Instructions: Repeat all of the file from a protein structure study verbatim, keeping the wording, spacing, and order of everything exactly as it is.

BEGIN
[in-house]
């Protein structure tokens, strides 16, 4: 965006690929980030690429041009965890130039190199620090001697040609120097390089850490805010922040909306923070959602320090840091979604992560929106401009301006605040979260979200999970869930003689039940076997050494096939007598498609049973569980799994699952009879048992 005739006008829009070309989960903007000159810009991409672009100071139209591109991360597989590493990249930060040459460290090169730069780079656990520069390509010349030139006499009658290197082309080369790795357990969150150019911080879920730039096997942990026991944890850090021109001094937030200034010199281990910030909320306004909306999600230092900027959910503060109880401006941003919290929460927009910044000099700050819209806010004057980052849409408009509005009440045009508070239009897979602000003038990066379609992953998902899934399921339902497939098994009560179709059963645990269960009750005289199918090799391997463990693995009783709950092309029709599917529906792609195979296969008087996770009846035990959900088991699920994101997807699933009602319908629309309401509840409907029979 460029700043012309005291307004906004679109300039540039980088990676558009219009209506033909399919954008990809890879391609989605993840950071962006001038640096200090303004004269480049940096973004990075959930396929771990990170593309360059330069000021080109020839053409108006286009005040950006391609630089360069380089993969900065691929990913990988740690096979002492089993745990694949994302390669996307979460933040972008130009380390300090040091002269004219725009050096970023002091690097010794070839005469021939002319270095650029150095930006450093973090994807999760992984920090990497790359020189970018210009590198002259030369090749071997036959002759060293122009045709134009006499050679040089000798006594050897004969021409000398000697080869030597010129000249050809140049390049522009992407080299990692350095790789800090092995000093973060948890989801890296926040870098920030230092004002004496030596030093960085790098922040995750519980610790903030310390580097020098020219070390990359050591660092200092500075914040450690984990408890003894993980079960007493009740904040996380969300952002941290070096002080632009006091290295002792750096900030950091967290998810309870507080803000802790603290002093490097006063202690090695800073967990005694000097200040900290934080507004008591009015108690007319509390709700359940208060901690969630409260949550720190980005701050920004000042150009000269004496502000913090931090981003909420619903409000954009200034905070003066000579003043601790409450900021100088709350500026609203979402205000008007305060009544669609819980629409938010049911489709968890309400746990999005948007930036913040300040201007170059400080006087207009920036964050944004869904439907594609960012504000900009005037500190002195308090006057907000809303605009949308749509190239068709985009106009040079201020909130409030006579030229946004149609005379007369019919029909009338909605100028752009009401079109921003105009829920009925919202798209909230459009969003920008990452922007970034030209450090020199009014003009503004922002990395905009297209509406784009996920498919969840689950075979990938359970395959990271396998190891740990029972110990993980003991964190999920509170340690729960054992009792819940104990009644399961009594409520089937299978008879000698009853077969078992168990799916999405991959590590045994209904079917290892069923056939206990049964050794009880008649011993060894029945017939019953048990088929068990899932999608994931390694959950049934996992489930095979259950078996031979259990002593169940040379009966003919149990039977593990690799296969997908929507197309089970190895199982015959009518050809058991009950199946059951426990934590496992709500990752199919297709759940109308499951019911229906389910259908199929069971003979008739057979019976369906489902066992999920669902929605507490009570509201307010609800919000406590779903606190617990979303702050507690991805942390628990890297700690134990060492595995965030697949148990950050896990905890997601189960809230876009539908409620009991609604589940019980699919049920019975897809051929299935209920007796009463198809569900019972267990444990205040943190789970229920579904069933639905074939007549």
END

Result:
[in-house]
């Protein structure tokens, strides 16, 4: 965006690929980030690429041009965890130039190199620090001697040609120097390089850490805010922040909306923070959602320090840091979604992560929106401009301006605040979260979200999970869930003689039940076997050494096939007598498609049973569980799994699952009879048992 005739006008829009070309989960903007000159810009991409672009100071139209591109991360597989590493990249930060040459460290090169730069780079656990520069390509010349030139006499009658290197082309080369790795357990969150150019911080879920730039096997942990026991944890850090021109001094937030200034010199281990910030909320306004909306999600230092900027959910503060109880401006941003919290929460927009910044000099700050819209806010004057980052849409408009509005009440045009508070239009897979602000003038990066379609992953998902899934399921339902497939098994009560179709059963645990269960009750005289199918090799391997463990693995009783709950092309029709599917529906792609195979296969008087996770009846035990959900088991699920994101997807699933009602319908629309309401509840409907029979 460029700043012309005291307004906004679109300039540039980088990676558009219009209506033909399919954008990809890879391609989605993840950071962006001038640096200090303004004269480049940096973004990075959930396929771990990170593309360059330069000021080109020839053409108006286009005040950006391609630089360069380089993969900065691929990913990988740690096979002492089993745990694949994302390669996307979460933040972008130009380390300090040091002269004219725009050096970023002091690097010794070839005469021939002319270095650029150095930006450093973090994807999760992984920090990497790359020189970018210009590198002259030369090749071997036959002759060293122009045709134009006499050679040089000798006594050897004969021409000398000697080869030597010129000249050809140049390049522009992407080299990692350095790789800090092995000093973060948890989801890296926040870098920030230092004002004496030596030093960085790098922040995750519980610790903030310390580097020098020219070390990359050591660092200092500075914040450690984990408890003894993980079960007493009740904040996380969300952002941290070096002080632009006091290295002792750096900030950091967290998810309870507080803000802790603290002093490097006063202690090695800073967990005694000097200040900290934080507004008591009015108690007319509390709700359940208060901690969630409260949550720190980005701050920004000042150009000269004496502000913090931090981003909420619903409000954009200034905070003066000579003043601790409450900021100088709350500026609203979402205000008007305060009544669609819980629409938010049911489709968890309400746990999005948007930036913040300040201007170059400080006087207009920036964050944004869904439907594609960012504000900009005037500190002195308090006057907000809303605009949308749509190239068709985009106009040079201020909130409030006579030229946004149609005379007369019919029909009338909605100028752009009401079109921003105009829920009925919202798209909230459009969003920008990452922007970034030209450090020199009014003009503004922002990395905009297209509406784009996920498919969840689950075979990938359970395959990271396998190891740990029972110990993980003991964190999920509170340690729960054992009792819940104990009644399961009594409520089937299978008879000698009853077969078992168990799916999405991959590590045994209904079917290892069923056939206990049964050794009880008649011993060894029945017939019953048990088929068990899932999608994931390694959950049934996992489930095979259950078996031979259990002593169940040379009966003919149990039977593990690799296969997908929507197309089970190895199982015959009518050809058991009950199946059951426990934590496992709500990752199919297709759940109308499951019911229906389910259908199929069971003979008739057979019976369906489902066992999920669902929605507490009570509201307010609800919000406590779903606190617990979303702050507690991805942390628990890297700690134990060492595995965030697949148990950050896990905890997601189960809230876009539908409620009991609604589940019980699919049920019975897809051929299935209920007796009463198809569900019972267990444990205040943190789970229920579904069933639905074939007549």